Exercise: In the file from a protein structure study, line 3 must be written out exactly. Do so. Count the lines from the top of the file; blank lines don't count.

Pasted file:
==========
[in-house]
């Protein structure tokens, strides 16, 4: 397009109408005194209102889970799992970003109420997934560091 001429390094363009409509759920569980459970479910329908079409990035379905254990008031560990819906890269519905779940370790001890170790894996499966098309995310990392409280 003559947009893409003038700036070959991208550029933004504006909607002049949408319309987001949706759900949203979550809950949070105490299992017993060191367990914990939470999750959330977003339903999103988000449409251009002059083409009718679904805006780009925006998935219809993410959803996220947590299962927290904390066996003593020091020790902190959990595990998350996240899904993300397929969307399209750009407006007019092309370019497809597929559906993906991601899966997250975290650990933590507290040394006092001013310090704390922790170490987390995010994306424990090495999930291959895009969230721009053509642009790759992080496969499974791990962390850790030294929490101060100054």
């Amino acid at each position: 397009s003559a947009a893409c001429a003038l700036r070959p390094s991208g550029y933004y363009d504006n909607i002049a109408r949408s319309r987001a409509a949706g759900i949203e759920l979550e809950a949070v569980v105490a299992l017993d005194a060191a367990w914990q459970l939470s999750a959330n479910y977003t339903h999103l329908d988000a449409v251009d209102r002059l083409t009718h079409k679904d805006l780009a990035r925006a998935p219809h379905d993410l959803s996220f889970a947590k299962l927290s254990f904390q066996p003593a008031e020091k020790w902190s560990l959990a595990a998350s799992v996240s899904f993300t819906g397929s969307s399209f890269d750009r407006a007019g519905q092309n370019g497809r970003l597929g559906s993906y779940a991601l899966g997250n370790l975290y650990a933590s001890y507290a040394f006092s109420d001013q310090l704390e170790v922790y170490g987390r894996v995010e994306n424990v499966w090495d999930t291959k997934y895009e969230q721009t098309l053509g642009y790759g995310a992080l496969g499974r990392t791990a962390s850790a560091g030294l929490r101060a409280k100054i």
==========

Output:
């Amino acid at each position: 397009s003559a947009a893409c001429a003038l700036r070959p390094s991208g550029y933004y363009d504006n909607i002049a109408r949408s319309r987001a409509a949706g759900i949203e759920l979550e809950a949070v569980v105490a299992l017993d005194a060191a367990w914990q459970l939470s999750a959330n479910y977003t339903h999103l329908d988000a449409v251009d209102r002059l083409t009718h079409k679904d805006l780009a990035r925006a998935p219809h379905d993410l959803s996220f889970a947590k299962l927290s254990f904390q066996p003593a008031e020091k020790w902190s560990l959990a595990a998350s799992v996240s899904f993300t819906g397929s969307s399209f890269d750009r407006a007019g519905q092309n370019g497809r970003l597929g559906s993906y779940a991601l899966g997250n370790l975290y650990a933590s001890y507290a040394f006092s109420d001013q310090l704390e170790v922790y170490g987390r894996v995010e994306n424990v499966w090495d999930t291959k997934y895009e969230q721009t098309l053509g642009y790759g995310a992080l496969g499974r990392t791990a962390s850790a560091g030294l929490r101060a409280k100054i």